from LaRouche PAC:
President Donald Trump, near the end of his visit to Puerto Rico Oct. 3, stated the obvious truth about the situation: Devastation has wiped out the estimated $72 billion in Puerto Rican debt, along with the entire infrastructure base of the island; its economy must be rebuilt for the people. Wall Street has gone ballistic. The President’s assertion of reality has called the question on the Wall Street system. The full LaRouche Plan of Action, released Aug. 31 after the first landfall of Hurricane Harvey, on Glass-Steagall, credit creation and economic rebuilding, must be adopted.
Trump spoke in an interview with Geraldo Rivera, shown on Fox News, on Hannity last night. Asked about rebuilding, Trump said, “We have to look at their whole debt structure. You know, they owe a lot of money to your friends on Wall Street. And we’re going to have to wipe that out…. You’re going to say goodbye to that. I don’t know if it’s Goldman Sachs, but whoever it is, you can wave goodbye to that. We’re going to have to do something about that. The debt was massive on the island…We are going to help the people out.”
The President then added:
“We are going to get the electric going again. You know, that was a complete wipeout. That wasn’t like a couple of poles that came down. That was generating plants. That was a lot of very valuable equipment, but it was equipment in bad shape. But we’re going to put it in good shape.”
Right away came the squawks from Wall Street. To begin with, Mick Mulvaney, Office of Management and Budget, started speaking out, to try to walk back what Trump said. Mulvaney told CNN, “I wouldn’t take it word for word with that…” The New York Times first put out the questioning headline early this morning, “Trump Vows to Wipe Out Puerto Rico’s Debt, Can He Do That?” Then The Times issued a second version, “White House Dials Back Trump’s Vow to Clear Puerto Rico’s Debt.”
But the truth is the truth. Not only the economy of the entire island of Puerto Rico has been destroyed, but — to a greater or lesser degree — there are some 90 million people suffering from disasters all across the mid-latitudes of the American Hemisphere, stretching from earthquakes in Pacific Mexico, to the hurricane belt reaching to the Caribbean’s Leeward Islands, with the Gulf States in between. In Puerto Rico, the initial stage of rescue and emergency relief is still underway. Military and civilian teams are working to the max, and received Trump’s congratulations yesterday. Things never done before are being done, to overcome the crisis, such as the Army Corps of Engineers commander’s report last night that they are trying an air-drop to stabilize the broken spillway at the Guajataca Dam—a 100-year-old earthern structure at risk.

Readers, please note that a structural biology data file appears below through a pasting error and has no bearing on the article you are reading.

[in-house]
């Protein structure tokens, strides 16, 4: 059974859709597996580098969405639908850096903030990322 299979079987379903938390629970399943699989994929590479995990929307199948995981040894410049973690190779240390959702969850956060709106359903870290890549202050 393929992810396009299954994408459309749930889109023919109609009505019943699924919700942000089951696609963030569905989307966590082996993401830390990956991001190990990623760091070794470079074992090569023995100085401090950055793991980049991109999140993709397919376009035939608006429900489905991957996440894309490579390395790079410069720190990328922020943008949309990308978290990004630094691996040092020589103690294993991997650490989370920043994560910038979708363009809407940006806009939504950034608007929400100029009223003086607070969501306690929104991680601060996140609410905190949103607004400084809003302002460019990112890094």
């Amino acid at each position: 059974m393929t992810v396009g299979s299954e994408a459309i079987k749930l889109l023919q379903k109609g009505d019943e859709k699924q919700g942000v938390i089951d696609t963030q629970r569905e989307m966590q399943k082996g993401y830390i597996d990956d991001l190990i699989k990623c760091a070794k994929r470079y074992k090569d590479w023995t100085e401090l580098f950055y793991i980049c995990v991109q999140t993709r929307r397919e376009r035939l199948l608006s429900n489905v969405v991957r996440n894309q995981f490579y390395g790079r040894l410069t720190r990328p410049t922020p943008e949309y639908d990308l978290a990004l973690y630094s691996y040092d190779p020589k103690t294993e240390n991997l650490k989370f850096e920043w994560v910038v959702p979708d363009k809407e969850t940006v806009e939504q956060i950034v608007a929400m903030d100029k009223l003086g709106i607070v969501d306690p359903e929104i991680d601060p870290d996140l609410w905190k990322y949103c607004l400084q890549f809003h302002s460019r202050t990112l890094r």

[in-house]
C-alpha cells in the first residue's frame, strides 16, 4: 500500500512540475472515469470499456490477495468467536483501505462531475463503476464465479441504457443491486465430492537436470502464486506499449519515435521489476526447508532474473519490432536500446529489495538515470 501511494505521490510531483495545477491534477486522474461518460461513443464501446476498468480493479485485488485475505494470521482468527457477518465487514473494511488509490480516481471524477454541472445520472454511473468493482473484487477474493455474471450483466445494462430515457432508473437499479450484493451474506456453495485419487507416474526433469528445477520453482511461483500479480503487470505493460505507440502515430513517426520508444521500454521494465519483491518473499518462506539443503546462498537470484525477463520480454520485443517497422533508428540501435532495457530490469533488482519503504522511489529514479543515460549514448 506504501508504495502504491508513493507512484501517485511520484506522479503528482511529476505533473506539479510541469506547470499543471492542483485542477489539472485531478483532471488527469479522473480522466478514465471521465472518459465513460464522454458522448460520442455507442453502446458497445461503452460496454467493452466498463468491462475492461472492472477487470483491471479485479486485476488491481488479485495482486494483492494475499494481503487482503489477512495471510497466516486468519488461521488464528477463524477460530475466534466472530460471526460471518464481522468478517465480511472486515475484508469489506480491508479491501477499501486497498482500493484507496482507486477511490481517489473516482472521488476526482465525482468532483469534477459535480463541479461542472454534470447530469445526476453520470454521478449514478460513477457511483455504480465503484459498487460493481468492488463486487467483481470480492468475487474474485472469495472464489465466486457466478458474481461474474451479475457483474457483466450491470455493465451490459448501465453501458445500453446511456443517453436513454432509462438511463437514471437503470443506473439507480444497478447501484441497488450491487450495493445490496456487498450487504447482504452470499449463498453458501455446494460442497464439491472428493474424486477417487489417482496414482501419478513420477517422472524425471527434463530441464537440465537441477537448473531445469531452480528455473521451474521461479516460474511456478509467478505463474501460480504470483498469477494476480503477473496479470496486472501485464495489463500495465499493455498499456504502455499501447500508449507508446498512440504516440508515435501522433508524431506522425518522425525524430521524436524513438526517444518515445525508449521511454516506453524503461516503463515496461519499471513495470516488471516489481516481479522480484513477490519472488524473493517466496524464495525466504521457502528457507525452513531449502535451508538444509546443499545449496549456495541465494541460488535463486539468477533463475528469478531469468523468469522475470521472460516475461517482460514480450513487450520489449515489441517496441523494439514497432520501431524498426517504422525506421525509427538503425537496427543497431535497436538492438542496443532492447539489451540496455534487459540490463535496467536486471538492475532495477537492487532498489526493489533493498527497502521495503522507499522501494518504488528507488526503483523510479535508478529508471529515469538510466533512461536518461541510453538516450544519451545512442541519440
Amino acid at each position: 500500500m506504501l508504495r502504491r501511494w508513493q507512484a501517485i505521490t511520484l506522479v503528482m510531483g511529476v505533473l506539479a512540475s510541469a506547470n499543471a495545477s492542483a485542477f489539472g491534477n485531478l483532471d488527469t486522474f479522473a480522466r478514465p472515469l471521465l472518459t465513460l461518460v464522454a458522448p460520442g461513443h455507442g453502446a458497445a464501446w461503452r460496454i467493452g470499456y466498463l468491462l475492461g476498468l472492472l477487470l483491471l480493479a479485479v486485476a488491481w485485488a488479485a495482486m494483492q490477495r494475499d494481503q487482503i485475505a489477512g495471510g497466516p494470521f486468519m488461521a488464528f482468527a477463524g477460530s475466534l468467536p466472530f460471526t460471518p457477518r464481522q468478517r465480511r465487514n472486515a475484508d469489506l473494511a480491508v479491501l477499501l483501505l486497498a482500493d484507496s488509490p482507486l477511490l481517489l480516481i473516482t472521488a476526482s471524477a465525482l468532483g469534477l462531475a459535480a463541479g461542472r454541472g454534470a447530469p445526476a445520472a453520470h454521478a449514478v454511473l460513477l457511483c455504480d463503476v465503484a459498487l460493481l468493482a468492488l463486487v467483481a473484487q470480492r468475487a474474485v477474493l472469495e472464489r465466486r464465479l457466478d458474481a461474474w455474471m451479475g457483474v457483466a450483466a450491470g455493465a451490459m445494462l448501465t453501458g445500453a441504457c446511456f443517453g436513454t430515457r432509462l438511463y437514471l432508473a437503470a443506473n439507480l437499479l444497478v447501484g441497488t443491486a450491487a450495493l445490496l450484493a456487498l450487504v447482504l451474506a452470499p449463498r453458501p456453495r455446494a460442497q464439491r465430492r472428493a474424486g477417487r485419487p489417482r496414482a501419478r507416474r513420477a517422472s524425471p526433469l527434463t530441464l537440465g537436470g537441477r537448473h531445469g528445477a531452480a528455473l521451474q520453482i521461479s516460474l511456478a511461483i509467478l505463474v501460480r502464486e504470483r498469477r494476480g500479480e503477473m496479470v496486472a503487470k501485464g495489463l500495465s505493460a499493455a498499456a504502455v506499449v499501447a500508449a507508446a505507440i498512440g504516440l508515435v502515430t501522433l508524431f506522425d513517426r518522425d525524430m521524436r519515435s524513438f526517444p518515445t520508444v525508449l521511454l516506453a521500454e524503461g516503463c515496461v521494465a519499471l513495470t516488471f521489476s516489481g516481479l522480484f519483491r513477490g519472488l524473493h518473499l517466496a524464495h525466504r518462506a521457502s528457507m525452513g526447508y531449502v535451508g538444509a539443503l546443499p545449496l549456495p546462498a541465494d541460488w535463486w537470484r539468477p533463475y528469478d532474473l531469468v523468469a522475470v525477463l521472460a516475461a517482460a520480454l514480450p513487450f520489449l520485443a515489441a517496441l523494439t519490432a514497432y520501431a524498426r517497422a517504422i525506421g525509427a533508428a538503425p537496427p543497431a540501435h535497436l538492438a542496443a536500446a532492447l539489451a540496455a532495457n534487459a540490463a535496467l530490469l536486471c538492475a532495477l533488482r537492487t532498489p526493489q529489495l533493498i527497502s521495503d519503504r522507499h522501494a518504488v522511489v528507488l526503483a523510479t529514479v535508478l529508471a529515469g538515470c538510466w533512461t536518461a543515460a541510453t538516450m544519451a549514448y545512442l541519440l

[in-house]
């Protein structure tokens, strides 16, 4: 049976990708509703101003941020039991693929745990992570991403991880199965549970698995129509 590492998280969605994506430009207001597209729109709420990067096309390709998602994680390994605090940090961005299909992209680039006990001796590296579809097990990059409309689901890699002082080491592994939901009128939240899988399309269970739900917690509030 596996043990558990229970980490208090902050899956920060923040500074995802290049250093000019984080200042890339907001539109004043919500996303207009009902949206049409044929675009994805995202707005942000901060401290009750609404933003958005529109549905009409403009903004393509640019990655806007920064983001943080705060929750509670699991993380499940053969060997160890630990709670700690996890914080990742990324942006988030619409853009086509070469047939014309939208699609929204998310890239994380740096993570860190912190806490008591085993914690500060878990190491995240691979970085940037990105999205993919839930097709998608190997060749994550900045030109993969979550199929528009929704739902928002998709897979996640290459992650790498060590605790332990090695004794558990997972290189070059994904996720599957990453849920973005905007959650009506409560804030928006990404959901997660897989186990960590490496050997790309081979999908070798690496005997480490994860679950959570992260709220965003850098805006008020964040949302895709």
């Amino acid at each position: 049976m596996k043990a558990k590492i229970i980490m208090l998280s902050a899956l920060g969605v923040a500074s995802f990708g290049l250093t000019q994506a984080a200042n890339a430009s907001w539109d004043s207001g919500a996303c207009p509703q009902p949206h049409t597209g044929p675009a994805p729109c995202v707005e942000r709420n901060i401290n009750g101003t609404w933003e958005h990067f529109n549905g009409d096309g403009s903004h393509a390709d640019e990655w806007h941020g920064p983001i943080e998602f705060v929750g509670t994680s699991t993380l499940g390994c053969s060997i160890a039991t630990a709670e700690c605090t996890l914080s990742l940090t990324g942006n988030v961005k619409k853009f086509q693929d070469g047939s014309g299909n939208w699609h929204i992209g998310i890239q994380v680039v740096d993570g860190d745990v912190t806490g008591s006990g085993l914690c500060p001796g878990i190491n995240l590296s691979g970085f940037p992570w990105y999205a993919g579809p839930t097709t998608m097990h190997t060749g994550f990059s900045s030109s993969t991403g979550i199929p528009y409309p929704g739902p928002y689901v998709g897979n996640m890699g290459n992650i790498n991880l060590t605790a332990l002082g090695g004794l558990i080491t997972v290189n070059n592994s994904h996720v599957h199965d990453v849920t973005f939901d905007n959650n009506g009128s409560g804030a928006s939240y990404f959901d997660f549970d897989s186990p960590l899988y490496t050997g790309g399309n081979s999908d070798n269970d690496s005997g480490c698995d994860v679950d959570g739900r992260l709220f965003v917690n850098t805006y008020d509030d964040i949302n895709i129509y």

The ultimate rebuilding phase for Puerto Rico cannot be merely an extrapolation of these rescue operations, nor even the eventual stabilization phase of response to the disaster. You can’t run an economy on diesel generators and bottled water. The island needs its first-ever rail network (It had only 10.7 miles of urban transit). Its first-ever nuclear power plants. And, for example, the fulfillment of the intention of Ponce, on Puerto Rico’s south coast, to become the “Port of the Americas,” on the world maritime Silk Road.
The necessity to link up with the Belt and Road Initiative is clear. Look, for example, at what is now happening in Haiti—right in the center of America’s hurricane and earthquake zone. China and the Mayor of Port au Prince have announced a multi-billion-dollar program to rebuild the city and hinterlands, including storm defenses, power, and water supplies, safe residences and all, to a new, productive level. Look at the contrast with how the Obama Administration, acting for Wall Street, flatly refused the proposal to take an ‘Army Corps of Engineers’ approach to save and rebuild in Haiti after the 2010 earthquake, with subsequent disease and suffering over the last seven years.
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